But then I figured this out: that's one of the ways the system keeps you down.
This is part what keeps cash-strapped people working jobs that pay infinitely less than they should for the work they are doing.
So, let's talk about it.
I'm a freelance marketer/writer/creative human. Right now, I'm making about $40,000 - $45,000 a year, basically the same as I was making working full time, over 40 hours a week at my corporate job.
I've held a variety of other positions throughout my life, but, if I'm being truthful, I only ever chose two of them. The others I took because I had to. I was a single mom, and even felt that way when I was married because of the way my hubby handled the money, so when I lost a job, I scrambled to find anything, just so that D could stay eatin' and in dance classes (and costumes, the costumes were so expensive).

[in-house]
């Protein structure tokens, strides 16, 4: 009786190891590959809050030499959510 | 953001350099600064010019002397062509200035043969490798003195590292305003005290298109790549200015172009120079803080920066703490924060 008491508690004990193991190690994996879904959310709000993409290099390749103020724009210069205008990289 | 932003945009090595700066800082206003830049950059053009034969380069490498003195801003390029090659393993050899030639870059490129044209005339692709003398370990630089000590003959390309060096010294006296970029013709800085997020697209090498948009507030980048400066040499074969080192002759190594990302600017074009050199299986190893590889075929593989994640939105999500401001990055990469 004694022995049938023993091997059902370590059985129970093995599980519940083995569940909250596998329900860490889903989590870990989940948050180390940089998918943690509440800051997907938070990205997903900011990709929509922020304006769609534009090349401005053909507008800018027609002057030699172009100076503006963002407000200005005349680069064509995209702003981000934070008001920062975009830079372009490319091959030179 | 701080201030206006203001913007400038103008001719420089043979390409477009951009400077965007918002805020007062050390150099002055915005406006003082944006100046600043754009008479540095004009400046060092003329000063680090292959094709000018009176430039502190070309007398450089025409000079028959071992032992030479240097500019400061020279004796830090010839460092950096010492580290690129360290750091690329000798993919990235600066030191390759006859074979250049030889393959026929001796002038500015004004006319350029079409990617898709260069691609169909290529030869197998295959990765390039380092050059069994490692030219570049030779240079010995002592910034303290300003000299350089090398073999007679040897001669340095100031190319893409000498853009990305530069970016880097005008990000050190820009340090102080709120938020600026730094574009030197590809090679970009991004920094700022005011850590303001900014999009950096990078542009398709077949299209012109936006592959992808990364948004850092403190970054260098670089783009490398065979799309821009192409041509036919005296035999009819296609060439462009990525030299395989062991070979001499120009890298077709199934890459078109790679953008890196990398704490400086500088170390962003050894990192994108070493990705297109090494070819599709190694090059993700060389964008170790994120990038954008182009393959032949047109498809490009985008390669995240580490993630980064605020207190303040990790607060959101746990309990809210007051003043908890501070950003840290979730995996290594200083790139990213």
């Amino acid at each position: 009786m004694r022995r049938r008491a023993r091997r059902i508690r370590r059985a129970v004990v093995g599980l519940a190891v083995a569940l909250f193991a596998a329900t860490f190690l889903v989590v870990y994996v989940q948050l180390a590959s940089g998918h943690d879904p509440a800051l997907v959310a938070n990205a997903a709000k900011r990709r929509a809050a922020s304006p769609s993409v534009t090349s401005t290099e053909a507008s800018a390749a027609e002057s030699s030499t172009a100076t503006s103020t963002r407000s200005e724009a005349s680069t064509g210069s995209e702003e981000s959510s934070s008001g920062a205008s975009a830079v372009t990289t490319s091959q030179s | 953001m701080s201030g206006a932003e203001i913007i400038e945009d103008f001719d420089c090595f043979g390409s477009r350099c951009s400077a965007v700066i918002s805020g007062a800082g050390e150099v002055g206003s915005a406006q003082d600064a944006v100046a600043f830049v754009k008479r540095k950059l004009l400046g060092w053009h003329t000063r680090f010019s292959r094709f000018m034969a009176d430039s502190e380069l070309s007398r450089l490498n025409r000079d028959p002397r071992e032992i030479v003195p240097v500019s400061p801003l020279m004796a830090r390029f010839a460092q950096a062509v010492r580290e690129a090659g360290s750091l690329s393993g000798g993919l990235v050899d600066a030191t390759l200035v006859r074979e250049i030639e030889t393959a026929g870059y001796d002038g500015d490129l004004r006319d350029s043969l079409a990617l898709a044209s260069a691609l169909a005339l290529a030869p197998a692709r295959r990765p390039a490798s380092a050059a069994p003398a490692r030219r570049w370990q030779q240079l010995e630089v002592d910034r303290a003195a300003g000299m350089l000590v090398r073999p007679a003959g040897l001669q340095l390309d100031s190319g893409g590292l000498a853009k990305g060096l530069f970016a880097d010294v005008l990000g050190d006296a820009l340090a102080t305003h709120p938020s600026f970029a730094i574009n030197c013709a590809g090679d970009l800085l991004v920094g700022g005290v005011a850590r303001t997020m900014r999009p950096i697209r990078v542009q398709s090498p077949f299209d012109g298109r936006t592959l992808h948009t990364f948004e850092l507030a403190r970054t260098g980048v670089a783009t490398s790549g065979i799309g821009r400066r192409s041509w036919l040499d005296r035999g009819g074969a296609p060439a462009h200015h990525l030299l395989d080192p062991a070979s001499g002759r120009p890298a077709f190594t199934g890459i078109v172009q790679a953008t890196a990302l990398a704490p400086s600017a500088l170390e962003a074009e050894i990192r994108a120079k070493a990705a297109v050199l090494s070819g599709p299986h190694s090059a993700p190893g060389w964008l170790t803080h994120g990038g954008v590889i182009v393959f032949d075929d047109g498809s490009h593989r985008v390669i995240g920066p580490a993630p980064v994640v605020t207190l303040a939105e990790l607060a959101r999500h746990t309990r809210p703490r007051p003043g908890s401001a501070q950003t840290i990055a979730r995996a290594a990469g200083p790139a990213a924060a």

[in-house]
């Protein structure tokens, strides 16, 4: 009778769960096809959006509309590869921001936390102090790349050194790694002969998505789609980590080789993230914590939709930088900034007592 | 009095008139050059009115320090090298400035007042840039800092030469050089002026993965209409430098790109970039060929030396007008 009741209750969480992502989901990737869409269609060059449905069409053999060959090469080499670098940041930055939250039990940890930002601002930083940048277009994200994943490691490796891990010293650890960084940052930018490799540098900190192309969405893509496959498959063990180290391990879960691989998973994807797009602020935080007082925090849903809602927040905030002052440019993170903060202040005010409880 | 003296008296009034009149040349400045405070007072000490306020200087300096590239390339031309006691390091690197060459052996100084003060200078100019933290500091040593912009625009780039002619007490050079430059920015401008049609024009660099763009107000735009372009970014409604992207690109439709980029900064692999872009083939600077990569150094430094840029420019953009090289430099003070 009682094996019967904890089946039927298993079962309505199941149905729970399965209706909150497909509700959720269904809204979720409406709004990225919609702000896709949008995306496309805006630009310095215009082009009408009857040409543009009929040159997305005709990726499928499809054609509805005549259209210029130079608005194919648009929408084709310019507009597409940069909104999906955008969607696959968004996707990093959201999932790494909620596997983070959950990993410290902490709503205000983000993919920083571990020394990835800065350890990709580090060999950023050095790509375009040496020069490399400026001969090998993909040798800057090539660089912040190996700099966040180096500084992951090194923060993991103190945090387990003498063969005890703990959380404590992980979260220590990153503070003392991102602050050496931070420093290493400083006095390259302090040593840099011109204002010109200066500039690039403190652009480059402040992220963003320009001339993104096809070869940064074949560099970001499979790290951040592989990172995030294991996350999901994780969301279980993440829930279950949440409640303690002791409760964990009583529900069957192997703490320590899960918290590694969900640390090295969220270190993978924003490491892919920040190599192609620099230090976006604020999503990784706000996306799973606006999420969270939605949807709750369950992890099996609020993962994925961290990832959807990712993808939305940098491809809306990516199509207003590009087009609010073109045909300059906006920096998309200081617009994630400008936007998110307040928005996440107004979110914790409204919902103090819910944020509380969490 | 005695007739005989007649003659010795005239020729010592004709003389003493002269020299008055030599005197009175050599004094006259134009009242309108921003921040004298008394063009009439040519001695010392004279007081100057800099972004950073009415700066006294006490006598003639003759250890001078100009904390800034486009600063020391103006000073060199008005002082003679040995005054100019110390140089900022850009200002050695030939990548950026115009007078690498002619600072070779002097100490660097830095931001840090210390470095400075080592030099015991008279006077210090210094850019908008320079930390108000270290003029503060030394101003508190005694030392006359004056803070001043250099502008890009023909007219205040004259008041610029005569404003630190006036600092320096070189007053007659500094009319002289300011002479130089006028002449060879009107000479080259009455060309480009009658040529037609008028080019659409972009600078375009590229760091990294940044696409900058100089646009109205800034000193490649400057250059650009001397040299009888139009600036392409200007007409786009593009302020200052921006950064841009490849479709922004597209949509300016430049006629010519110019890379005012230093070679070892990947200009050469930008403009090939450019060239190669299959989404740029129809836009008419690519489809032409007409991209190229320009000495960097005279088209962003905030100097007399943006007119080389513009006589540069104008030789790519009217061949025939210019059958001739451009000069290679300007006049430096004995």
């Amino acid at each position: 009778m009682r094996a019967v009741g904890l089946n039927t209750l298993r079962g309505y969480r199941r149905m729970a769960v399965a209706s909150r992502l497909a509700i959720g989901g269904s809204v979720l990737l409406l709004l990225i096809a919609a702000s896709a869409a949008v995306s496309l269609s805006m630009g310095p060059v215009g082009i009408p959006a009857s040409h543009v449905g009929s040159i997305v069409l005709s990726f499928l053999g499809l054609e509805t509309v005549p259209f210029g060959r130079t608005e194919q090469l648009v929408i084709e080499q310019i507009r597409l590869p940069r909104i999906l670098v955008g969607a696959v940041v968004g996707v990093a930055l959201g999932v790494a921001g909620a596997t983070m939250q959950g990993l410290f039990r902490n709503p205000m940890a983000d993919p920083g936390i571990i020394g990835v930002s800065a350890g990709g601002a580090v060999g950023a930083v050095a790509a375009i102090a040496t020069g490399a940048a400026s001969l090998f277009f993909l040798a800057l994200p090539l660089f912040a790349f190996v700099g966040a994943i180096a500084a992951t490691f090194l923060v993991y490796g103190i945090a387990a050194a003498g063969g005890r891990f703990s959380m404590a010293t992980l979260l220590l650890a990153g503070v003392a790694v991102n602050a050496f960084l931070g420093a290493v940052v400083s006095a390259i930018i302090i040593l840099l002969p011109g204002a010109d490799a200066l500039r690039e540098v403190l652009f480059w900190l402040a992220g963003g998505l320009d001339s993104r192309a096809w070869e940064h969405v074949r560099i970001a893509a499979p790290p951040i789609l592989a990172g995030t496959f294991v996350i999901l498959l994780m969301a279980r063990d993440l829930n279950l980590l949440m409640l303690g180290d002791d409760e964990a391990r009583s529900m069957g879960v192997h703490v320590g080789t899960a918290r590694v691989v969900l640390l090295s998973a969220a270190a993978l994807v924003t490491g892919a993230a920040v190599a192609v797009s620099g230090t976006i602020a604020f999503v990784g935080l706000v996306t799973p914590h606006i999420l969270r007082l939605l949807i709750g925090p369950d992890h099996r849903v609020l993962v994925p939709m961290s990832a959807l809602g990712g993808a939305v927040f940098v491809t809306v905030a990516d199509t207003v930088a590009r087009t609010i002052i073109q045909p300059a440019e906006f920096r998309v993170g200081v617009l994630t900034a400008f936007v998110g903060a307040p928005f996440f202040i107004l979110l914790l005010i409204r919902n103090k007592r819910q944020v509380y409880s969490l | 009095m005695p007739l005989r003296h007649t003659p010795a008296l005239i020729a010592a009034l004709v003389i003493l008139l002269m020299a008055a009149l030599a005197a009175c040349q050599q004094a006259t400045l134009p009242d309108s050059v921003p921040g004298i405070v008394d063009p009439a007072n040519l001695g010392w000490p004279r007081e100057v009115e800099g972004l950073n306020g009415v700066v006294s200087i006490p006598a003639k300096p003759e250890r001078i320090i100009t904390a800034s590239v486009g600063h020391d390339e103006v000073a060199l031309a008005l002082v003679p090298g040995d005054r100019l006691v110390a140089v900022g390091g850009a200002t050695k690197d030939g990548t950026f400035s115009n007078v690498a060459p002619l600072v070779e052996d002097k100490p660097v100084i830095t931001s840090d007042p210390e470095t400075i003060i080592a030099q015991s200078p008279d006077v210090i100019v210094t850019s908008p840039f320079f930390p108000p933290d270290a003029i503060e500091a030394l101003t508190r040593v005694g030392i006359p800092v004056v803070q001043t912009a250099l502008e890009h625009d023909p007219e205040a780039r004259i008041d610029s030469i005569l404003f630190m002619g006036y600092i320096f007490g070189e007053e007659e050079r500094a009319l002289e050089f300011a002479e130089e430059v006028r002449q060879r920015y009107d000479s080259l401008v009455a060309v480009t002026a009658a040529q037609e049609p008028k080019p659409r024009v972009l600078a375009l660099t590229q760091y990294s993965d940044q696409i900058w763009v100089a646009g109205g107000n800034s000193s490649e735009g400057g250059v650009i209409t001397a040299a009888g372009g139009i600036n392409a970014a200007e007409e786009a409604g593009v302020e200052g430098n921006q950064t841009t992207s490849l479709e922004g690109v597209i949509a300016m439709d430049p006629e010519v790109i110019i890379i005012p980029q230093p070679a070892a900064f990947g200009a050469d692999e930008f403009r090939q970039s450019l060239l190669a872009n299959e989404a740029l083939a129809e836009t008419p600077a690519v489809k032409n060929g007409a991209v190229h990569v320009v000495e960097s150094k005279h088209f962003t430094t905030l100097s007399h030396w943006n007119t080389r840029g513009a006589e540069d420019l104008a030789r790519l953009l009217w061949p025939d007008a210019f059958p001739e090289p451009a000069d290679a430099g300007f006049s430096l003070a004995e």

So, nowadays, I'm not making a fuck ton of money, but also it's also nothing to sneeze at. It's comfortable and I'm living, not just surviving, which is absolutely how I felt before. I felt like I could never catch up, physically, financially, or mentally.
I know part of that was the lunchtime "office escapes" where I'd just go to Walgreens and wander around for 30 minutes to just get away from the never-ending onslaught of work. Of course, I'd guilt buy something (most often food that was terrible for me to get me through the rest of the afternoon) so that I didn't feel like I was taking advantage of the store.
Between that and driving 45 minutes round trip, my wallet stayed empty.
When the work from home order started, I started accumulating a small savings for the very first time in my life. It felt weird, but good.